Fun Home at the Young Vic
Alison Bechdel’s Fun Home – a genuinely canonical graphic memoir dealing with sexuality, suicide and the unhappiness of a middle-class American family – doesn’t scream Broadway. Acclaimed mini-series? Perhaps. Mid-budget Sundance darling? Certainly. But a Tony Award-winning musical classic? Hardly an obvious avenue of adaptation. Thank God, then, for Jeanine Tesori, Lisa Kron and Sam Gold, who have transformed the unlikely source material into a witty, macabre, bruising joy.
Maintaining the novel’s non-linear structure, the musical flips between Alison’s Big (Kaisa Hammarlund), Medium (Eleanor Kane) and Small (played in the press performance by Brooke Hayes), the oldest version of the artist constantly captioning her younger selves as she seeks to dig into the truth of her family. Most of that searching revolves around her father Bruce (Zubin Varla), a difficult man whose struggles with his own sexuality act as a sad mirror version of the cartoonist’s journey.
Built from the bones of his New York production, Gold’s direction subtly honours the show’s comic book origins. Gone is the in-the-round staging of the Broadway transfer, a shift that allows the director to more clearly create panels and tableaus referencing Bechdel’s text. A white wall in the middle of the narrative then leads to an expansive reveal in the second half, one that emphasises the peaks and troughs of Alison’s access to her own past.
Much like Hamilton – which the Young Vic’s production rivals – Fun Home boasts a cast that should dominate at the Oliviers. Hammarlund hammers home that the narrative is one of creation, while Kane excels in the most overtly comedic role, vacillating between wide-eyed giddiness and the acute anxiety that comes with realising your true self is one society actively shuns. Hayes is great throughout but grows and grows when performing the show’s queer anthem Ring of Keys.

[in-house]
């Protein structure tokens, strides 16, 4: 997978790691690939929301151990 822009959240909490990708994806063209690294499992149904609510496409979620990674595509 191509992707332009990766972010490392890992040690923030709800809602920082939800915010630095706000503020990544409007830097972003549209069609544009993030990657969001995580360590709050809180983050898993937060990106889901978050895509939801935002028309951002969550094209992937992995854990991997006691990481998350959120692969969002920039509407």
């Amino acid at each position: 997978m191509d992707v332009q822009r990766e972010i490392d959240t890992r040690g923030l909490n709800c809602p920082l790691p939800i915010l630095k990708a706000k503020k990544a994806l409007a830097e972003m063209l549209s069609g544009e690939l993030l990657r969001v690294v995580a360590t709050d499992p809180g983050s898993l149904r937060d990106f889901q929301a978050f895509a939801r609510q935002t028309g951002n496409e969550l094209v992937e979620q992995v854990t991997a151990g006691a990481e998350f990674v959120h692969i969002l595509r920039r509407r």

Mother Helen is so often in the background, always doing, never really seen; that is until Days and Days, in which Jenna Russell releases decades of compromise. As for the superlative Zarla, he rides an intensity that alternates choking fury with a crushing hunger for that which he has been denied.
The final five songs are an absolute sledgehammer to the heart. The sublime self-discovery of Ring of Keys, the suffocating regret of Days and Days, the gut-wrench of Telephone Wire’s missed opportunity, the unravelling Edges of the World, the soaring acceptance of Flying Away. Just the most exquisite ratcheting up of the tragedy of one generation, their mistakes and fatal frustrations, mingled with the hopes of another.
And boy, the ending. It’s the preservation of one simple, quietly beautiful moment in a father-daughter relationship that was never quite what it should have been. The kind of memory you desperately cling onto, because sometimes you need to remember the person who you loved and lost free from all the complications of who they were.
Photo: Marc Brenner
Fun Home is at the Young Vic from 18th June until 1st September 2018. For further information or to book visit the theatre’s website here.